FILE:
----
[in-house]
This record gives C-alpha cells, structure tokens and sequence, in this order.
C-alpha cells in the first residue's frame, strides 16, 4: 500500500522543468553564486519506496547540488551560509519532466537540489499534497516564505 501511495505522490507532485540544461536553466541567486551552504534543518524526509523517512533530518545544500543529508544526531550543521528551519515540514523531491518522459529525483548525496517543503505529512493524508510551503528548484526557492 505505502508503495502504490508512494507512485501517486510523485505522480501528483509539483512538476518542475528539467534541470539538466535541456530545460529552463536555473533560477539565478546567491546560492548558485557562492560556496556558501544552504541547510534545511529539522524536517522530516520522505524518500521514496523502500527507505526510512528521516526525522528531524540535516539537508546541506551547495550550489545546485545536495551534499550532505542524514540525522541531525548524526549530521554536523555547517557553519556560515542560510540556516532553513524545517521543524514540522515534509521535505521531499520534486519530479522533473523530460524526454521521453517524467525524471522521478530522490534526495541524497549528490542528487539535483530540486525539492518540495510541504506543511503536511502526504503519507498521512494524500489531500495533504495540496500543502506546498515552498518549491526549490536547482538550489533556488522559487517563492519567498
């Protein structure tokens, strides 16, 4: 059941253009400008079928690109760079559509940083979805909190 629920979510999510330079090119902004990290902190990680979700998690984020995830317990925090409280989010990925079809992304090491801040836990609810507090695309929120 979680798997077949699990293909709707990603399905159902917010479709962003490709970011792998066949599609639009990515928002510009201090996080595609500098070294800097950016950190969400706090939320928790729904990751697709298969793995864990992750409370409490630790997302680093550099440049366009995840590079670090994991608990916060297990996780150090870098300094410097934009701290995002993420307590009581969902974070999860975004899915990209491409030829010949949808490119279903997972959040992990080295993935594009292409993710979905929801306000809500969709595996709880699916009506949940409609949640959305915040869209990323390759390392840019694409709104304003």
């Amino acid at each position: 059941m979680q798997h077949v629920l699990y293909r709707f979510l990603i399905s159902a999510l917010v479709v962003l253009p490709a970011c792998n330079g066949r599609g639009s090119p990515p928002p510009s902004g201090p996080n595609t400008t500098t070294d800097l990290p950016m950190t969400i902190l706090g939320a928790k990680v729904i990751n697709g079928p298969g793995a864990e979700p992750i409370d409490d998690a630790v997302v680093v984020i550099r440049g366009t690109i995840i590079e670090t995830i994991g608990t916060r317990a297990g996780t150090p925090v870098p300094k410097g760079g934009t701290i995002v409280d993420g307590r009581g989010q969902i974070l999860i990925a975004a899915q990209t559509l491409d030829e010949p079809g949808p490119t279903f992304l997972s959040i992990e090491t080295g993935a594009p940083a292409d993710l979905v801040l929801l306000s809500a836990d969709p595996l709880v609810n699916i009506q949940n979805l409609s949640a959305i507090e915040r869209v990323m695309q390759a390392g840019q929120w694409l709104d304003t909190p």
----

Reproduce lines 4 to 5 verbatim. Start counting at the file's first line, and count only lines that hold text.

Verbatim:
């Protein structure tokens, strides 16, 4: 059941253009400008079928690109760079559509940083979805909190 629920979510999510330079090119902004990290902190990680979700998690984020995830317990925090409280989010990925079809992304090491801040836990609810507090695309929120 979680798997077949699990293909709707990603399905159902917010479709962003490709970011792998066949599609639009990515928002510009201090996080595609500098070294800097950016950190969400706090939320928790729904990751697709298969793995864990992750409370409490630790997302680093550099440049366009995840590079670090994991608990916060297990996780150090870098300094410097934009701290995002993420307590009581969902974070999860975004899915990209491409030829010949949808490119279903997972959040992990080295993935594009292409993710979905929801306000809500969709595996709880699916009506949940409609949640959305915040869209990323390759390392840019694409709104304003």
């Amino acid at each position: 059941m979680q798997h077949v629920l699990y293909r709707f979510l990603i399905s159902a999510l917010v479709v962003l253009p490709a970011c792998n330079g066949r599609g639009s090119p990515p928002p510009s902004g201090p996080n595609t400008t500098t070294d800097l990290p950016m950190t969400i902190l706090g939320a928790k990680v729904i990751n697709g079928p298969g793995a864990e979700p992750i409370d409490d998690a630790v997302v680093v984020i550099r440049g366009t690109i995840i590079e670090t995830i994991g608990t916060r317990a297990g996780t150090p925090v870098p300094k410097g760079g934009t701290i995002v409280d993420g307590r009581g989010q969902i974070l999860i990925a975004a899915q990209t559509l491409d030829e010949p079809g949808p490119t279903f992304l997972s959040i992990e090491t080295g993935a594009p940083a292409d993710l979905v801040l929801l306000s809500a836990d969709p595996l709880v609810n699916i009506q949940n979805l409609s949640a959305i507090e915040r869209v990323m695309q390759a390392g840019q929120w694409l709104d304003t909190p």